THE NAUGHTY LIST
The following are my Top Four Books I Did Not Finish.
I discussed this book at greater length in my Peppermint Mocha Book Tag. The gist is that it had a terrible portrayal of mental illness for the sake of drama, and a very cliché high school setting in which only the protagonist and her best friend are portrayed as worthwhile human beings. I gave up after the first few chapters.
This was the book that inspired my Summerween post, but other than the Seanan McGuire story, it did NOT live up to its promise of creepy-in-a-fun-way carnival stories. I gave up after the first two tales because they were so gratuitously grimdark. The first one features a “noble” demon who only steps in to stop a violent pedophile when he threatens someone the demon allegedly cares about (I say allegedly because guess whose safety this upstanding citizen doesn’t care as much about. His love interest’s underage sister!).
The second story baited me with bright lights and adorable romance and then pulled the enchanted rug out from under me, switching to a tale of attempted suicide that both glorifies and dismisses the real pain behind mental illness.
According to the Goodreads summary of the other stories, most of them are just more of the same with a dash of trans-mysoginy. Turns out McGuire’s mermaid tale is one of the very few oases in this very un-enchanting wonderland (the other exception, from what I hear, is Jennifer Estep’s “Parlor Tricks”).
There isn’t anything actually wrong with this one. Mira Grant (a.k.a. Seanan McGuire) knows how to write fascinatingly fierce finfolk, so I trust that I would enjoy this book if I tried it again. I was just not in the mood, back in the early months of 2020, for such a grim story. I got about as far as the submarine’s first day underwater before I switched to McGuire’s more upbeat novellas.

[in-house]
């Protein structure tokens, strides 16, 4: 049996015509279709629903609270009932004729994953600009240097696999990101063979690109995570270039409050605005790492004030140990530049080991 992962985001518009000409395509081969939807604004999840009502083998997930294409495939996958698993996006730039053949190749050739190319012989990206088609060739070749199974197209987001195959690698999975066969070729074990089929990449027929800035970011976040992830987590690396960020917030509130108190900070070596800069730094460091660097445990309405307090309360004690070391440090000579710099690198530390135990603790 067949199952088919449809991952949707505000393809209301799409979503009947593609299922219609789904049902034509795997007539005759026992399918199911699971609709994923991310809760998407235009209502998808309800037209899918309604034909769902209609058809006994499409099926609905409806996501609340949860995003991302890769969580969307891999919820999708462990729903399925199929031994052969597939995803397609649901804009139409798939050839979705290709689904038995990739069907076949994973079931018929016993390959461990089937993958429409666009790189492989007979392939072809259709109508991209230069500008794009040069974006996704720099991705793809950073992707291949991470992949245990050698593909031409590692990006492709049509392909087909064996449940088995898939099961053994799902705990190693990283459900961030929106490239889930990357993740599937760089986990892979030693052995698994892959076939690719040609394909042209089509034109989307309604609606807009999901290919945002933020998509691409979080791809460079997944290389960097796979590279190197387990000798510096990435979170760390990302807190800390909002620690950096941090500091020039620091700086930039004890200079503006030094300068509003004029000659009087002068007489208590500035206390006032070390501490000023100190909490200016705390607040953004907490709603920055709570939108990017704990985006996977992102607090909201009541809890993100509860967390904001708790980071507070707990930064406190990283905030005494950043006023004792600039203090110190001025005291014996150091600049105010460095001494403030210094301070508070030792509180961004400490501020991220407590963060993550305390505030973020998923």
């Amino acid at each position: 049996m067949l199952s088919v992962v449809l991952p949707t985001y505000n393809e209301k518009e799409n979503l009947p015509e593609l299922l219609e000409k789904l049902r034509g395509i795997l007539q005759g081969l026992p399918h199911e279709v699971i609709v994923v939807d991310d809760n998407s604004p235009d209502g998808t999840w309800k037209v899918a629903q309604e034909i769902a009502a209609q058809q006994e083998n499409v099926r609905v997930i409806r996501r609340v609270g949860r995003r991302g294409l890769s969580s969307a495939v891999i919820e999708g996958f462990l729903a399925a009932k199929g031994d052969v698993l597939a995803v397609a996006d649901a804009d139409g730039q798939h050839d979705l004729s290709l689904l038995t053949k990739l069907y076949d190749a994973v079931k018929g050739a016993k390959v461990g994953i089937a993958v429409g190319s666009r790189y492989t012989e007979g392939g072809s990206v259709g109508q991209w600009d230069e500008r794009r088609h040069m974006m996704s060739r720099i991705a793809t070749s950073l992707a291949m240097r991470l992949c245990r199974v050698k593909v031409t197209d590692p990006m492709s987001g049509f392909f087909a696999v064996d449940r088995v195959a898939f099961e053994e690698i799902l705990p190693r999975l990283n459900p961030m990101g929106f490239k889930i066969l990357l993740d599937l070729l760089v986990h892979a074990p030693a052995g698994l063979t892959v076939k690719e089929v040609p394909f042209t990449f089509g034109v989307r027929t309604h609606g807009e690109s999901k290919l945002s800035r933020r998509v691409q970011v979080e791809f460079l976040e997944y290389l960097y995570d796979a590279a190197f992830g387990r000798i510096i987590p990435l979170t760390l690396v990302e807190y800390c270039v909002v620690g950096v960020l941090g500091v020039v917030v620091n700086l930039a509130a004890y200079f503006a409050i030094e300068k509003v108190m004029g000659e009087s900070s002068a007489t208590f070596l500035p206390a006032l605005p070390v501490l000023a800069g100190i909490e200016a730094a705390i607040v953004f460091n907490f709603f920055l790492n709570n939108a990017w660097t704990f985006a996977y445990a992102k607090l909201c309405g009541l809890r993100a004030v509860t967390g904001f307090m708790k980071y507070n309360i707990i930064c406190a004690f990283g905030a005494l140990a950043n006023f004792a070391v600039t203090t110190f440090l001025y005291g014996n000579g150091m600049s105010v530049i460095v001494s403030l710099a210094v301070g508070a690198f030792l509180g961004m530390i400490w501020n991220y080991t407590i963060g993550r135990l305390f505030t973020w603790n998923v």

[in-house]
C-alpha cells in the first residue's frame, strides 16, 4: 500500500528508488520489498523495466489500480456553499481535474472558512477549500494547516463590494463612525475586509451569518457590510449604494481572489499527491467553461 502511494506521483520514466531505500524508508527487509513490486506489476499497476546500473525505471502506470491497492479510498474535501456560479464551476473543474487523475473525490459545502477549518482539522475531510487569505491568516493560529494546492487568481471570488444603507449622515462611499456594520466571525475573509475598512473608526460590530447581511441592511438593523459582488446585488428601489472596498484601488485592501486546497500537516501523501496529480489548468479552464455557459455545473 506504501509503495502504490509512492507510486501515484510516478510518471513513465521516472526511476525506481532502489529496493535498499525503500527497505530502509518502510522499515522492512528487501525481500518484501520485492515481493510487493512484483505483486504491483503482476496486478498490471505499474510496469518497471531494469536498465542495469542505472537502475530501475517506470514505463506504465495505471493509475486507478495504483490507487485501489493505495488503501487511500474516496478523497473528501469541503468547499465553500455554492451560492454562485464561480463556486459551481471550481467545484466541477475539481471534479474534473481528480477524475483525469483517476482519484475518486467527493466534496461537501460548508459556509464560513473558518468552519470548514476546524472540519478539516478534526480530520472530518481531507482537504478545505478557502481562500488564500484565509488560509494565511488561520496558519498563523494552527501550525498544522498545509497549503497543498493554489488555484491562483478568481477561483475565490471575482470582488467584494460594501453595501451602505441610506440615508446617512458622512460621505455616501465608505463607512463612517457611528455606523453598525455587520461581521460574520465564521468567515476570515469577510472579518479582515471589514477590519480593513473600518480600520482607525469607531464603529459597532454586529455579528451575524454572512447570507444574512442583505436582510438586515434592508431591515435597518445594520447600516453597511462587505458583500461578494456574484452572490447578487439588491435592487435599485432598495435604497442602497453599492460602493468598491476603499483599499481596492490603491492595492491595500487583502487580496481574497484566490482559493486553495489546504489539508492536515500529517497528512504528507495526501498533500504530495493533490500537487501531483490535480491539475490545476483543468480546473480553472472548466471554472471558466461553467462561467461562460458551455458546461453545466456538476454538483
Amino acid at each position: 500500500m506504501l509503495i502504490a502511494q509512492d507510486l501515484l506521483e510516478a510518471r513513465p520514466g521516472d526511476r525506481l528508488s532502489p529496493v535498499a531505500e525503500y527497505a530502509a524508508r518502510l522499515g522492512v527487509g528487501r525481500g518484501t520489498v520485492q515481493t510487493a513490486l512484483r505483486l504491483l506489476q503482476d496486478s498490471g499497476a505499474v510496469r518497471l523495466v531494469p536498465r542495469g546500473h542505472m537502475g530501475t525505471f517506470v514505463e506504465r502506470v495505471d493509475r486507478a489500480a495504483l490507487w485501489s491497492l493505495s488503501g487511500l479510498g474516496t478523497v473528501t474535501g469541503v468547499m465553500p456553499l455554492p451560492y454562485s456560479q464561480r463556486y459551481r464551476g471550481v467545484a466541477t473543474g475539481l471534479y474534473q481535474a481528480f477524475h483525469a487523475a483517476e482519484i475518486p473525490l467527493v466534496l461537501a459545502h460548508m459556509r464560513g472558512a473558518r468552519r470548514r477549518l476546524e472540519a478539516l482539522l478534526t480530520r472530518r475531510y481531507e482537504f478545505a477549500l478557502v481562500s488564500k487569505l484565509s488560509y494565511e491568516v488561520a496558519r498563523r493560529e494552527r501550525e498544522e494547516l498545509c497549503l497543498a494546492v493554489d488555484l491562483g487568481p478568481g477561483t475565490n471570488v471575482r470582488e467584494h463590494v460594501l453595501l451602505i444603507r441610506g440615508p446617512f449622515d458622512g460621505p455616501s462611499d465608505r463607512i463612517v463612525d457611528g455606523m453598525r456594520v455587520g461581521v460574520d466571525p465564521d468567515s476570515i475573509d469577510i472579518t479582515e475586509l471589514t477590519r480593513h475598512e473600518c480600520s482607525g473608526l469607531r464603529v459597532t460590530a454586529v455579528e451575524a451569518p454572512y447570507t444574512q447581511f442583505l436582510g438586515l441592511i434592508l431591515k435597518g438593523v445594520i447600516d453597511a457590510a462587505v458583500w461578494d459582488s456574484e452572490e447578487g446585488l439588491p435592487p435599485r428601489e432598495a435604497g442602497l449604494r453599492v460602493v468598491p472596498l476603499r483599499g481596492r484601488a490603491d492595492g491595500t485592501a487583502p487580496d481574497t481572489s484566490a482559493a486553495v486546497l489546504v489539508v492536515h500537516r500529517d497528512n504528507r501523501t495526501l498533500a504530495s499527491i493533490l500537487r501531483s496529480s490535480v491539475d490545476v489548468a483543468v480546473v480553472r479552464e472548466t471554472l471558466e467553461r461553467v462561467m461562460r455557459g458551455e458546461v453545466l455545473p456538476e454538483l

This one also isn’t a DNF because it offended me in any major way. As with McGuire’s novella, I have mixed feelings about Stratton-Porter’s book. On the one hand, I got bored after the first few chapters and couldn’t quite relate to a protagonist who’s supposed to be such a paragon of virtue.
Elnora is long suffering, self-sacrificing, ultra humble and far too good for this world…except for this weirdly self-serving moment that felt uncomfortable rather than refreshing. After giving away her lunch to a hungry boy, Elnora is quick to announce her good deed to her classmates when they notice her empty lunch box. Because heaven forbid anyone should think she’s greedy or impatient enough to eat all that food on the way to school.
On the other hand, Elnora’s humble-bragging results in her classmates banding together to find the boy a more long-term solution to his hunger. If she had insisted on being totally altruistic and hiding her act of kindness, it would have been a mere bandaid over a gaping wound. By telling others about the hungry child, she ended up giving him a more stable source of food.
I also did like how complicated Elnora’s mother is. She doesn’t want Elnora to go to school, and she refuses to do the one thing that could lift both herself and Elnora out of poverty…but that one thing would be to sell the woodland she took over from her late husband to an oil company. I can absolutely understand her unwillingness from both a sentimental and environmental perspective.
It’s possible I’ll try this one again sometime, when I have more patience. Plus, I’ve added the Limberlost itself — now known as the Loblolly preserve — to my literary travel bucket list, since it’s just about an hour south of me.
What do you think, Bookwyrms? Should I give any of the above books another try? Any memorable DNFs of your own this year? What books, on the flip-side, do you most highly recommend, and what were your best mental health strategies for 2020? And, finally, what are your biggest plans for when we actually get to start this bright new decade?
I’ll leave you with this very sea-sonal TikTok video by yours mer-rily.
Merry Fishmas to all and to all a Very Happy New Year!!!
Poinsetta clipart from Clipart Library.